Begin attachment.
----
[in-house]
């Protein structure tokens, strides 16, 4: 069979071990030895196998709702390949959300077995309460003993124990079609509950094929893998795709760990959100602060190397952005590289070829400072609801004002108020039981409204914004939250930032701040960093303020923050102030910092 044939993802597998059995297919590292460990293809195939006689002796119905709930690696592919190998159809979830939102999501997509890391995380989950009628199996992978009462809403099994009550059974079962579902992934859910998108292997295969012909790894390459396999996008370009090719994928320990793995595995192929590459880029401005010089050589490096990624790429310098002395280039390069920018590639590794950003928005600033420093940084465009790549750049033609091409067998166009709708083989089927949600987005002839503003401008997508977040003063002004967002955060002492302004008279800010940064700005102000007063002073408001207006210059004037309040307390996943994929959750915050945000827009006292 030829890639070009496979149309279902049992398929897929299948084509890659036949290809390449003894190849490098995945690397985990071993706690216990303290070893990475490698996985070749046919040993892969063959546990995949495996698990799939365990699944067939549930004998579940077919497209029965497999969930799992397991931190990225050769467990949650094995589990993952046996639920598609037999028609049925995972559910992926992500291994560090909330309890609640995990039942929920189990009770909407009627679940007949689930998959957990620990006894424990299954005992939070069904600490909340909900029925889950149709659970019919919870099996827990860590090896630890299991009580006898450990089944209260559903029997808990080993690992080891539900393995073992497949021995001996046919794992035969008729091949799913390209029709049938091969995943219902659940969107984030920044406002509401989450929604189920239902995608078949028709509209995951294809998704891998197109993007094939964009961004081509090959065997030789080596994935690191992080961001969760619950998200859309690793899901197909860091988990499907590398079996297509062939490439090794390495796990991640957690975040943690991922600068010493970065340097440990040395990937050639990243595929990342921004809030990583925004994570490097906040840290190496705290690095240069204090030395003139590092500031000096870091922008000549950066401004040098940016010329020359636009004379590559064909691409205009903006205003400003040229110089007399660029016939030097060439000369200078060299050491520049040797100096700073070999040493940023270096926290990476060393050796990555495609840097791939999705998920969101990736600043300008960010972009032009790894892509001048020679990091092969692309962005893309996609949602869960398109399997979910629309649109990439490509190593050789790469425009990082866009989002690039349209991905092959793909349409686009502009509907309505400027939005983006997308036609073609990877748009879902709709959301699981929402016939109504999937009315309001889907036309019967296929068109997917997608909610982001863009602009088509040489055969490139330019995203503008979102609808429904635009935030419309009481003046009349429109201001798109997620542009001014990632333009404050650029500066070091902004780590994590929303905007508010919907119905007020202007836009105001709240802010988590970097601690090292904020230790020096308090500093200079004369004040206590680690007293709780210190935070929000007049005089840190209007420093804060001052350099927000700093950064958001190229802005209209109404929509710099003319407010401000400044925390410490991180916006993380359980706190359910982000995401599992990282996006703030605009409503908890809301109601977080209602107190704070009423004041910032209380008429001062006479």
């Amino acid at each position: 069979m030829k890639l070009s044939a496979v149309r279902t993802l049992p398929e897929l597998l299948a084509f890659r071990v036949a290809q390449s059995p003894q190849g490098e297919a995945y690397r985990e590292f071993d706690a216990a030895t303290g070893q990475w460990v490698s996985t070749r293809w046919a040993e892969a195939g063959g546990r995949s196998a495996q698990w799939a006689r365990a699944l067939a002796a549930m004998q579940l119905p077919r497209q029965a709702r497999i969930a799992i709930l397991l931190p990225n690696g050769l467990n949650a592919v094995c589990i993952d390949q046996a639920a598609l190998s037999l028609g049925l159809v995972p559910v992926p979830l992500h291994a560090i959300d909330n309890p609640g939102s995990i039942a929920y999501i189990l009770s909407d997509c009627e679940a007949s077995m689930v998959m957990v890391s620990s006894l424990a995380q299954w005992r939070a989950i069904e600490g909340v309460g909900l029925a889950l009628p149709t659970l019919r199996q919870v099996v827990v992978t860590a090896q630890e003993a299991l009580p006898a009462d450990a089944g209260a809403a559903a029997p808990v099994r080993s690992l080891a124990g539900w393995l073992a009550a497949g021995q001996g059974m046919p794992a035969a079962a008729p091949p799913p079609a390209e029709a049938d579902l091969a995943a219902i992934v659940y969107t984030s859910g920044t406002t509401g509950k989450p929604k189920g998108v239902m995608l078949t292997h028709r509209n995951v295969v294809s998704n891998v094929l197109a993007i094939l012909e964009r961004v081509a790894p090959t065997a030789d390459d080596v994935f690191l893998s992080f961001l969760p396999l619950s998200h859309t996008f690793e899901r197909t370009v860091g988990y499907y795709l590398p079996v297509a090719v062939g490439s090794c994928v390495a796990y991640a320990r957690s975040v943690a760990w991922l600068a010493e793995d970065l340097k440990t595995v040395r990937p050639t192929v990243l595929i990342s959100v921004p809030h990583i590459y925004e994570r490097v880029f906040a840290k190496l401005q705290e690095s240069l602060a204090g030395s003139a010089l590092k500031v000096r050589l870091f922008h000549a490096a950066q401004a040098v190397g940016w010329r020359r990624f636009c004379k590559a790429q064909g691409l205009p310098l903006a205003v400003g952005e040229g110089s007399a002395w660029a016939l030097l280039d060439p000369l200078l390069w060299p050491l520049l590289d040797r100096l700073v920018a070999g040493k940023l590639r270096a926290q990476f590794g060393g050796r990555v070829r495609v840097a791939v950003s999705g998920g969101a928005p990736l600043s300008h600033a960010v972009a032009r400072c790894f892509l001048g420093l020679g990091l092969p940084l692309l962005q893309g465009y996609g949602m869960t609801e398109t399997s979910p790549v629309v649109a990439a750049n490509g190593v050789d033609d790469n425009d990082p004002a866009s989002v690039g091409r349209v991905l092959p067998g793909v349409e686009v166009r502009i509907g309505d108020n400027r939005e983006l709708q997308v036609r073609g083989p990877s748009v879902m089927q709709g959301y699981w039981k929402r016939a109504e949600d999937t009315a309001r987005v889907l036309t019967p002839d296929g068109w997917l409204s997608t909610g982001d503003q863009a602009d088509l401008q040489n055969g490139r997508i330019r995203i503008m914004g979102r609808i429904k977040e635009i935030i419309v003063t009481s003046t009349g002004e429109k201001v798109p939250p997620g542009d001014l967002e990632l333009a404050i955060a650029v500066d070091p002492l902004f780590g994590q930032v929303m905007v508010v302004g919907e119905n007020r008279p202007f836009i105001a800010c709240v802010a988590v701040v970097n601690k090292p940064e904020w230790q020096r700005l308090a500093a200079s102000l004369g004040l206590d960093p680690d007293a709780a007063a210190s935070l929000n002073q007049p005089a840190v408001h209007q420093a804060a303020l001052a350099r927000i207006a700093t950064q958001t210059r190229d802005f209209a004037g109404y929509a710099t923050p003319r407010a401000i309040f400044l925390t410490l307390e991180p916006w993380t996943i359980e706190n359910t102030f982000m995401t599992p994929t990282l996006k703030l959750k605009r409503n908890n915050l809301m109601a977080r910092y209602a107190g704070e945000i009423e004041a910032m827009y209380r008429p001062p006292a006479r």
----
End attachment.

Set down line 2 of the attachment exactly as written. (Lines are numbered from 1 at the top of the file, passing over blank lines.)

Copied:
């Protein structure tokens, strides 16, 4: 069979071990030895196998709702390949959300077995309460003993124990079609509950094929893998795709760990959100602060190397952005590289070829400072609801004002108020039981409204914004939250930032701040960093303020923050102030910092 044939993802597998059995297919590292460990293809195939006689002796119905709930690696592919190998159809979830939102999501997509890391995380989950009628199996992978009462809403099994009550059974079962579902992934859910998108292997295969012909790894390459396999996008370009090719994928320990793995595995192929590459880029401005010089050589490096990624790429310098002395280039390069920018590639590794950003928005600033420093940084465009790549750049033609091409067998166009709708083989089927949600987005002839503003401008997508977040003063002004967002955060002492302004008279800010940064700005102000007063002073408001207006210059004037309040307390996943994929959750915050945000827009006292 030829890639070009496979149309279902049992398929897929299948084509890659036949290809390449003894190849490098995945690397985990071993706690216990303290070893990475490698996985070749046919040993892969063959546990995949495996698990799939365990699944067939549930004998579940077919497209029965497999969930799992397991931190990225050769467990949650094995589990993952046996639920598609037999028609049925995972559910992926992500291994560090909330309890609640995990039942929920189990009770909407009627679940007949689930998959957990620990006894424990299954005992939070069904600490909340909900029925889950149709659970019919919870099996827990860590090896630890299991009580006898450990089944209260559903029997808990080993690992080891539900393995073992497949021995001996046919794992035969008729091949799913390209029709049938091969995943219902659940969107984030920044406002509401989450929604189920239902995608078949028709509209995951294809998704891998197109993007094939964009961004081509090959065997030789080596994935690191992080961001969760619950998200859309690793899901197909860091988990499907590398079996297509062939490439090794390495796990991640957690975040943690991922600068010493970065340097440990040395990937050639990243595929990342921004809030990583925004994570490097906040840290190496705290690095240069204090030395003139590092500031000096870091922008000549950066401004040098940016010329020359636009004379590559064909691409205009903006205003400003040229110089007399660029016939030097060439000369200078060299050491520049040797100096700073070999040493940023270096926290990476060393050796990555495609840097791939999705998920969101990736600043300008960010972009032009790894892509001048020679990091092969692309962005893309996609949602869960398109399997979910629309649109990439490509190593050789790469425009990082866009989002690039349209991905092959793909349409686009502009509907309505400027939005983006997308036609073609990877748009879902709709959301699981929402016939109504999937009315309001889907036309019967296929068109997917997608909610982001863009602009088509040489055969490139330019995203503008979102609808429904635009935030419309009481003046009349429109201001798109997620542009001014990632333009404050650029500066070091902004780590994590929303905007508010919907119905007020202007836009105001709240802010988590970097601690090292904020230790020096308090500093200079004369004040206590680690007293709780210190935070929000007049005089840190209007420093804060001052350099927000700093950064958001190229802005209209109404929509710099003319407010401000400044925390410490991180916006993380359980706190359910982000995401599992990282996006703030605009409503908890809301109601977080209602107190704070009423004041910032209380008429001062006479």